Hyderabad: Suspicion of performing black magic claimed life of a woman in Telangana, police said.
The incident occurred in Kutoda village of Asifabad rural mandal in Kumaram Bheem Asifabad district on Wednesday.
According to police, a man, whose 12-year-old son had died a few days ago because of ill-health, attacked the woman and killed her as he suspected that the black magic performed by her led to the death of his son.
Kante Bheembai (65) died when Atram Katti hit her on her head with a stick when she was sitting near a bonfire to beat the winter chill. The woman’s family members shifted her to Asifabad hospital but she succumbed on the way.
A police officer said that on the complaint lodged by Bheembai’s son, the accused was arrested and sent to judicial custody.
Katti’s son Shyam Rao (12) had died of ill-health a few days ago and he had suspicion that the sorcery being allegedly practiced by the woman which led to his death and he was waiting to take revenge.
The incident occurred one-and-half months after three men were hacked to death on suspicion of practicing black magic.
A man and his two sons were brutally hacked to death by a group of people during a meeting of Yerukala community at Tarakram Nagar in Jagtial district on December 20.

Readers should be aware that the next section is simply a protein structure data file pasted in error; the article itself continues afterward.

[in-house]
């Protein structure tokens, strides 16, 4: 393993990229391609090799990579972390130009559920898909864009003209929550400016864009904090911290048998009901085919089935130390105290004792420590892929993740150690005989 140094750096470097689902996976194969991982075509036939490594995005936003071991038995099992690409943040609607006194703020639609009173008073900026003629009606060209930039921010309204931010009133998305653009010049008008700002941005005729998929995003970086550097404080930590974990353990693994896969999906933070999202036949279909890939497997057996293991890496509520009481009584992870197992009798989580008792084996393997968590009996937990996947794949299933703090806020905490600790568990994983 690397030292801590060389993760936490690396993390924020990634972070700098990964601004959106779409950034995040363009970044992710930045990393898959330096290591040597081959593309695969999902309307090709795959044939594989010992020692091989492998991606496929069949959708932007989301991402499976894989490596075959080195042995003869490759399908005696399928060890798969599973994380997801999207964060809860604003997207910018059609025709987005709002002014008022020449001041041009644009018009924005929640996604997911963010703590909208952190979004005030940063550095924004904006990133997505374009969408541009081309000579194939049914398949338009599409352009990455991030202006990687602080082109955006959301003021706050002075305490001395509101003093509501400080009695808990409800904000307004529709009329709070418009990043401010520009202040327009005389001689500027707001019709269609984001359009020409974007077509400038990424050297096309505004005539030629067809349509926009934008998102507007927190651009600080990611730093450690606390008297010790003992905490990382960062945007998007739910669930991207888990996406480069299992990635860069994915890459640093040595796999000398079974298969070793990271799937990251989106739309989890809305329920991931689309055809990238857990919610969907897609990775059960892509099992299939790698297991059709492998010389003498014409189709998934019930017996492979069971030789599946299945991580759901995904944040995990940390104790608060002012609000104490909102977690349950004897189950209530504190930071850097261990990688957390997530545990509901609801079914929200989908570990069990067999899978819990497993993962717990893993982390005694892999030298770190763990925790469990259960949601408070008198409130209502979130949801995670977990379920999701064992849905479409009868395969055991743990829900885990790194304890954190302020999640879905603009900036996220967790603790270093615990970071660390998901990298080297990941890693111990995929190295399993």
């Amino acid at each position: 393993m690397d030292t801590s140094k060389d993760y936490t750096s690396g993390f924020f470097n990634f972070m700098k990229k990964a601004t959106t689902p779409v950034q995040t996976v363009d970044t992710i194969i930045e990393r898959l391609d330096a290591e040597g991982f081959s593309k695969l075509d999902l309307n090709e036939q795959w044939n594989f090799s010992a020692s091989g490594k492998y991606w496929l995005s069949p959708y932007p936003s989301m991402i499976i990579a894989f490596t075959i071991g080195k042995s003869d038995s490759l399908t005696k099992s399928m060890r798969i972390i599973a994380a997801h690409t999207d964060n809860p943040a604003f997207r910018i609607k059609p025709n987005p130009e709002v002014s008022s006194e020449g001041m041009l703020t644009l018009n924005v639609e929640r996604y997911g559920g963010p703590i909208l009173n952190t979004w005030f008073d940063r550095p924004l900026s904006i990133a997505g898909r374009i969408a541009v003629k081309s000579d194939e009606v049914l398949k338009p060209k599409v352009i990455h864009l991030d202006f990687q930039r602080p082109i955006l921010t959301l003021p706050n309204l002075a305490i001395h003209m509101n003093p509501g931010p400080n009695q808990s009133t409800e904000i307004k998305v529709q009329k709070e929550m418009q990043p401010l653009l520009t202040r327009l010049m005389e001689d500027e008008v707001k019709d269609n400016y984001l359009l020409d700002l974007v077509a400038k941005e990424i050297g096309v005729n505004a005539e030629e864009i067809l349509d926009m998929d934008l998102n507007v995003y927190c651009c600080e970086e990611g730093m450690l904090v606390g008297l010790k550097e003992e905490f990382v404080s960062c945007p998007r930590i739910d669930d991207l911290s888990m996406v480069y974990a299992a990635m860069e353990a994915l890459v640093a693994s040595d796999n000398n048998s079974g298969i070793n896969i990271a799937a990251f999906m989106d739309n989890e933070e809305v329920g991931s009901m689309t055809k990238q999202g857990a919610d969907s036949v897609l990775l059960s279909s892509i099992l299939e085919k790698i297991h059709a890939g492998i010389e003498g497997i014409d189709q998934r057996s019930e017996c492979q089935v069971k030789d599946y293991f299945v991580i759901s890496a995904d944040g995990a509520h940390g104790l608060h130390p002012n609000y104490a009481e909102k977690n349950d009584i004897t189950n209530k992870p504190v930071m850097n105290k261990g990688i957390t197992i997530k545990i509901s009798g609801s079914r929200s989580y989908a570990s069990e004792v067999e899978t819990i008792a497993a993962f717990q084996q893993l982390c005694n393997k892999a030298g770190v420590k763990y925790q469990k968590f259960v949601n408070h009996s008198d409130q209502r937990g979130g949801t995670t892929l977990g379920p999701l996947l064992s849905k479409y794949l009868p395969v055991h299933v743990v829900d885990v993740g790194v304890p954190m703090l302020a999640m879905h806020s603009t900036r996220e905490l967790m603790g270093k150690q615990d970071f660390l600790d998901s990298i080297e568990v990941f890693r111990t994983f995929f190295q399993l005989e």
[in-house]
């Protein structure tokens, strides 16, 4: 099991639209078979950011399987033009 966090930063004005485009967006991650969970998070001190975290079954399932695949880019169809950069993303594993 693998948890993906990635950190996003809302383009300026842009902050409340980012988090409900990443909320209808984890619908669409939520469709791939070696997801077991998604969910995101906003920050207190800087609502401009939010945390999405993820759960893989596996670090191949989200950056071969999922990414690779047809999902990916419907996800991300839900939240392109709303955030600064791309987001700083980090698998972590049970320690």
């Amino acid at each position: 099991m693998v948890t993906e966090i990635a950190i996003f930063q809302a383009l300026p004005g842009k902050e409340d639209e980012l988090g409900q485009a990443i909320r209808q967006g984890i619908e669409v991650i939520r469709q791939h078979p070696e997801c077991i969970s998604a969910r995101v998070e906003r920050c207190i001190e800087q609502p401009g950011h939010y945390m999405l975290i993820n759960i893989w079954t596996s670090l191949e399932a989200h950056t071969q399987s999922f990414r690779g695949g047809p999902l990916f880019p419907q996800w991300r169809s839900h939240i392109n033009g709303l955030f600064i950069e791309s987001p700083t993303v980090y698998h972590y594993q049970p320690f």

During a heated argument, some participants in the meeting attacked Nageshwar Rao and his three sons with knives and other sharp-edged weapons and killed them in presence of 40-50 people.
A woman in Yerukala Wada died a week ago and Rao’s rivals suspected him to be responsible for her death.
Superstitious beliefs are deep-rooted in parts of Telangana. The region has seen a spate of incidents in the past in which people suspected to be practicing ‘Bhanamati'(a form of black magic) were burnt alive or hacked to death. In most of the cases, the victims were women. They were either murdered, paraded naked or physically abused.
The awareness campaign conducted by police over the last two decades led to a drop in the number of such cases but has not totally eliminated the menace.
Police still use cultural troupes called ‘kalabrundam’ in rural areas to create awareness among people against black magic.
Through the cultural programmes, police try to drive home the message that people should shed superstitious beliefs and don’t fall into the trap of tantriks. People are also urged not to suspect black magic for health, financial or other problems.
Not just remote villages and towns but even cities are witnessing such incidents. Hyderabad also saw a murder over black magic in November last year. A man was murdered by his sister’s husband after he demanded Rs 2 lakh for treatment of his girl friend as he was suspected them to have performed black magic on her. Four persons including a home guard were arrested for the murder.
In November 2020, a Hyderabad techie was burnt alive by his in-laws’ family in Jagtial district. The 40-year-old techie, who was blamed for the death of his wife’s brother through black magic, was doused with petrol and burnt alive in an ashram run by his in-laws at Balwantpur village. Police said the techie’s wife was also present in the ashram and did nothing to stop the murder. The family was so convinced about the man practicing black magic that they felt if he was not killed, he would kill them.